On Wednesday, Bank of Canada governor Mark Carney announced the benchmark interest rate will remain at one per cent, but people with a high debt are worried rates could soon rise.
The average Canadian is now more than $26,000 in debt, excluding mortgages. A higher interest rate would make it harder to pay that debt down.
Diana Fisher, 44, moved from the city to Kemptville, Ont., after getting remarried. But as a freelance writer, she found it hard to get enough work.
Soon enough, she racked up a $27,000 line of credit and another $6,000 in credit card debt.
The Financial Consumer Agency of Canada has a number of free online tools to let people see how to save money, including:
'It actually keeps me awake at night'
"It actually keeps me awake at night," Fisher said. "I'm flipping around trying to figure out how I'm going to pay that off.
"For me it was a car purchase. And Christmas every year is a little bit out of control I think because we've got five daughters and they all need stuff, so we tend to save it until Christmas and then buy them the furniture or whatever it is they need. We helped a daughter buy a car this year. Just little things here and there, and helping one pay for OSAP. It just adds up."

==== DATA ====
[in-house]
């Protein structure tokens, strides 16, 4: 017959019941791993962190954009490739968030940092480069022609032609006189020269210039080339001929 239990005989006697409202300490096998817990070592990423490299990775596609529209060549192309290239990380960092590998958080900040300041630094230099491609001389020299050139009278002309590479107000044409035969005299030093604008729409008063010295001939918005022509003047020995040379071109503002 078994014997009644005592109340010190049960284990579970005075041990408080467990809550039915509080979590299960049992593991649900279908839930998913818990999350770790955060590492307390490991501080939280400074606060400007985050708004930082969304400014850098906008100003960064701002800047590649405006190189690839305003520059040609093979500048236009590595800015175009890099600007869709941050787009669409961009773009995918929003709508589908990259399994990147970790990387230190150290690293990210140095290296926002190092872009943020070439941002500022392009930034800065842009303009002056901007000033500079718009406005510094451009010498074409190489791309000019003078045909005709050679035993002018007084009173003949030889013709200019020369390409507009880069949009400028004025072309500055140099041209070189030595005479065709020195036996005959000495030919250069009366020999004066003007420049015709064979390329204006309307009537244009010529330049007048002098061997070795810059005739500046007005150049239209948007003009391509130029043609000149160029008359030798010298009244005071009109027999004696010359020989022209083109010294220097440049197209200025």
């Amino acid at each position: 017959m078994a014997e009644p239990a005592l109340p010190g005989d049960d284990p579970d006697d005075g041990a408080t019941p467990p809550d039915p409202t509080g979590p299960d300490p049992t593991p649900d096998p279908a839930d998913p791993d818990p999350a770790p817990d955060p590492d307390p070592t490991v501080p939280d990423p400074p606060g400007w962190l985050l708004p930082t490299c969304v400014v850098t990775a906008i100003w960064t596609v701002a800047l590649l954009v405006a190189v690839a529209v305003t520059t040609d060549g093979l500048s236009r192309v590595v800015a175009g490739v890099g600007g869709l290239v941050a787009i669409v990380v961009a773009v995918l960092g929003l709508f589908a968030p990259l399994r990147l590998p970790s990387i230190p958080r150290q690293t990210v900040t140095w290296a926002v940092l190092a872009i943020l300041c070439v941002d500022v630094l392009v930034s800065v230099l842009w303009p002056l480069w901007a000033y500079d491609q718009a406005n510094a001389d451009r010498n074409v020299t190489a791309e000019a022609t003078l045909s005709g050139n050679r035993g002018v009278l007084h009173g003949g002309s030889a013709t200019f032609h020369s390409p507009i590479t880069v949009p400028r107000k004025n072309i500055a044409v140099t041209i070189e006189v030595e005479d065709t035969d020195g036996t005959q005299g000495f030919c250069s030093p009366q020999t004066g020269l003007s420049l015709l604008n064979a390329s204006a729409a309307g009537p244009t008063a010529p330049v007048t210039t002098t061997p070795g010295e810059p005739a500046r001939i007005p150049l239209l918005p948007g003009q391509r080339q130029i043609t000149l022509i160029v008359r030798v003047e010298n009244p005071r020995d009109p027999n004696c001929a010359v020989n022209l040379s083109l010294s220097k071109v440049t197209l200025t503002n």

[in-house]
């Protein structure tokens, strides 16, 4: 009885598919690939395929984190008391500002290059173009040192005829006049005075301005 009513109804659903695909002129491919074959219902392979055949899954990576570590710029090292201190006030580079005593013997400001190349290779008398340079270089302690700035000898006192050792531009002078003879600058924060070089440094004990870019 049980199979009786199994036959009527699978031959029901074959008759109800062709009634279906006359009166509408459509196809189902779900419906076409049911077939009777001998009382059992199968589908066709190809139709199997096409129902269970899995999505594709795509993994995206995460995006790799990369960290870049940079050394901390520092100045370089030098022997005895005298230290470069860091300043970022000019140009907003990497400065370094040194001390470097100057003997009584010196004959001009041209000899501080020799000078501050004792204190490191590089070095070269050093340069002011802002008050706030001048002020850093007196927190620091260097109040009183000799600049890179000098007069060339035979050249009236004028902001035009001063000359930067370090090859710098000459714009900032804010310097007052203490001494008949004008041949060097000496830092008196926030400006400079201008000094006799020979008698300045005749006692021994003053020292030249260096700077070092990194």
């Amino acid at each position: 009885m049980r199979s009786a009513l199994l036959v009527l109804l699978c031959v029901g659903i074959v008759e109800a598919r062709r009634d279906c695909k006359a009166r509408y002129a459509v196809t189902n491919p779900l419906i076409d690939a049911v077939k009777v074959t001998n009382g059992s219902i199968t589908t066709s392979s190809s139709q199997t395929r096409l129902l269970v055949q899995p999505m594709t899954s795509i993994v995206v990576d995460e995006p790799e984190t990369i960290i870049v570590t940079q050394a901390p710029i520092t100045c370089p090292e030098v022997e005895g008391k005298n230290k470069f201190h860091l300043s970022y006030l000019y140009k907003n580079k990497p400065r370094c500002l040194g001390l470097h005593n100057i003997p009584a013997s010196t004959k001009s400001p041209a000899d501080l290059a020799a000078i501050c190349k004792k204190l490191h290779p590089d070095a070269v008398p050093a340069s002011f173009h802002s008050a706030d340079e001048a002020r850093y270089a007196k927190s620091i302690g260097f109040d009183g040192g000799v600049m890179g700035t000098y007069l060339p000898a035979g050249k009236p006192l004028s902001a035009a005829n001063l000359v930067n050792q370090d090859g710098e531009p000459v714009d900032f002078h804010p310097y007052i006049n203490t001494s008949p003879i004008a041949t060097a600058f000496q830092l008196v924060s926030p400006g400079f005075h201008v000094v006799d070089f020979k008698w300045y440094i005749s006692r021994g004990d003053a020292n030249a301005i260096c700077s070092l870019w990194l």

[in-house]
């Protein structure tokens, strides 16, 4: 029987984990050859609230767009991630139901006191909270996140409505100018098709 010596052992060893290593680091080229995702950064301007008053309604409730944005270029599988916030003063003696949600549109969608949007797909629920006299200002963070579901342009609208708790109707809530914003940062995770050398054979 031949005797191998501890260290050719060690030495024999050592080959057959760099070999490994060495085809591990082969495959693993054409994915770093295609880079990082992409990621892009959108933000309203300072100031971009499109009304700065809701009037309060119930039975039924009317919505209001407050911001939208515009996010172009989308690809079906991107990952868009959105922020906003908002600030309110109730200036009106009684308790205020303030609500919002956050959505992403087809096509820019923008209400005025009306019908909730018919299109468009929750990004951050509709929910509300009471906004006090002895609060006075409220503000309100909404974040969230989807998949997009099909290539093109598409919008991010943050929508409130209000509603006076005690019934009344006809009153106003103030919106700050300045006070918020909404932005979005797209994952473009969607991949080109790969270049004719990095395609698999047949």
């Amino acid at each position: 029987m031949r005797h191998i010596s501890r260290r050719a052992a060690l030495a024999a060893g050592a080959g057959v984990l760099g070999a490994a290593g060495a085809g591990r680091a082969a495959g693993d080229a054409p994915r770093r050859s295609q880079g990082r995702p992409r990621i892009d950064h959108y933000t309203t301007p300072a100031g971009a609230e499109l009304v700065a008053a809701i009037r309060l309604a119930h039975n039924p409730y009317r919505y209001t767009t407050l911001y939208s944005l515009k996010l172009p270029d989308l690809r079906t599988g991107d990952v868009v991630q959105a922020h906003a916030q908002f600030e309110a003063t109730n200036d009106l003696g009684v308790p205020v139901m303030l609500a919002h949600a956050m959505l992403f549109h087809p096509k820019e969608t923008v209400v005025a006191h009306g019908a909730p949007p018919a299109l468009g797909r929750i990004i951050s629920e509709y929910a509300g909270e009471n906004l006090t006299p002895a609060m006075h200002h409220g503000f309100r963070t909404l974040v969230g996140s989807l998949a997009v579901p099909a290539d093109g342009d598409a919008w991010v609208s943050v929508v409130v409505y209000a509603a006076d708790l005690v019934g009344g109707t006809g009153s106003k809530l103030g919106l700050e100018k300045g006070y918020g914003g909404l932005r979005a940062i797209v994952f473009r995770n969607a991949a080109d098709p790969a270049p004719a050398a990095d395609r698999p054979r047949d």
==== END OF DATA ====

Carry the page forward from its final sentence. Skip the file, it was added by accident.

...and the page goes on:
Fisher has acquired debt and then paid it off in the past. This time, she said, her plan is to work harder to find more freelance work, sell some household items, and spend less.
Scott McBride, a finance instructor at Algonquin College, said Canadians are faring almost as bad as people in the U.S. and the UK.
"It raises some level of concern because we're at historic highs," he said.
"Recent data was showing that debt level to income is at around 155 per cent (in Canada), which is quite significant. … We're awfully, awfully close to other countries that have had a miserable time in looking at their own debt or credit crisis situations," said McBride.
"So we have to at least be aware of the possible consequences of having debt, both on a national level … and on an individual level."